Testing understanding of French grammar, even relatively picky elements, is just fine. Expecting people to write weird or nonsensical English sentences to demonstrate French mastery is NOT just fine. "The shirt pockets" is perfect English and means pretty much exactly what the French means. "The shirts' pockets" is dicey English -- perhaps grammatically allowable, but absolutely not something the vast majority of educated English speakers would ever say.

To penalize a native English speaker for translating a French sentence into a perfectly formed and correct English sentence that carries precisely the same meaning as the French is well beyond picky. It's incorrect.

Can you imagine an English teacher demanding her French students to render an English sentence into marginal, weird French just to prove they understood some obscure point of English grammar? That would be nonsense, just as it is in this case.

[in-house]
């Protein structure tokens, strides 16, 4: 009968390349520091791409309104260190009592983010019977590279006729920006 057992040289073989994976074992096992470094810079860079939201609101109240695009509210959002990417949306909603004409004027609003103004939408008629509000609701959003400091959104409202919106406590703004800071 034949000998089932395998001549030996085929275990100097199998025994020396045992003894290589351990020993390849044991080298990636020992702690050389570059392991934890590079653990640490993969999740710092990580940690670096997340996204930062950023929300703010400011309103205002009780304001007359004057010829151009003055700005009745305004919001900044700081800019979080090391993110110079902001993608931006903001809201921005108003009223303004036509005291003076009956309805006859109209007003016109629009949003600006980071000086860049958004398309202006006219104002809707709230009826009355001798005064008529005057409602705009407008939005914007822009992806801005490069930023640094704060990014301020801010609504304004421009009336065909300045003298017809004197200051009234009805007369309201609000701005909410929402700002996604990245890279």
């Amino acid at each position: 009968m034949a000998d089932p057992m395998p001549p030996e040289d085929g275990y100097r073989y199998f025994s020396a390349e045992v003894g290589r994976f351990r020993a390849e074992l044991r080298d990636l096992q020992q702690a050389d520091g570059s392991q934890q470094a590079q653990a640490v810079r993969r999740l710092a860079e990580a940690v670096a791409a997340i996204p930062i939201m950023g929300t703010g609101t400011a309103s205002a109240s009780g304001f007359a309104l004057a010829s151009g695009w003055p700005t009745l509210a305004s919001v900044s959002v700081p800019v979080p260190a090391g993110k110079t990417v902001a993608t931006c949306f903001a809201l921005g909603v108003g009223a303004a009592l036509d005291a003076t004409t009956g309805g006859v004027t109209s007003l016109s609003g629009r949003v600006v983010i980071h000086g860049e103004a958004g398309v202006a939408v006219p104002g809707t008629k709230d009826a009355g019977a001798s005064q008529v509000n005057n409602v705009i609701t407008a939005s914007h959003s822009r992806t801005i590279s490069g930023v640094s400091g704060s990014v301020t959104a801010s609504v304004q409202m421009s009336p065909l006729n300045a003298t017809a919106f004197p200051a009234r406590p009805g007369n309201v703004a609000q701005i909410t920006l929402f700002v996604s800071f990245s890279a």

I am probably coming across more strongly than I actually feel. I think Duolingo is an awesome resource and of immense value, even with this obvious (but rather small) flaw. I have nothing but gratitude toward those who have worked so hard to create such a valuable web site. I'm not angry, or peeved, or annoyed at people. But having said all that, I maintain that what's wrong is wrong, and saying that French Grammar Demands Thus-And-Such doesn't magically make incorrect (or artificial and stilted) English right.

TLDR: Bad English is bad English, regardless of what the original French might have said.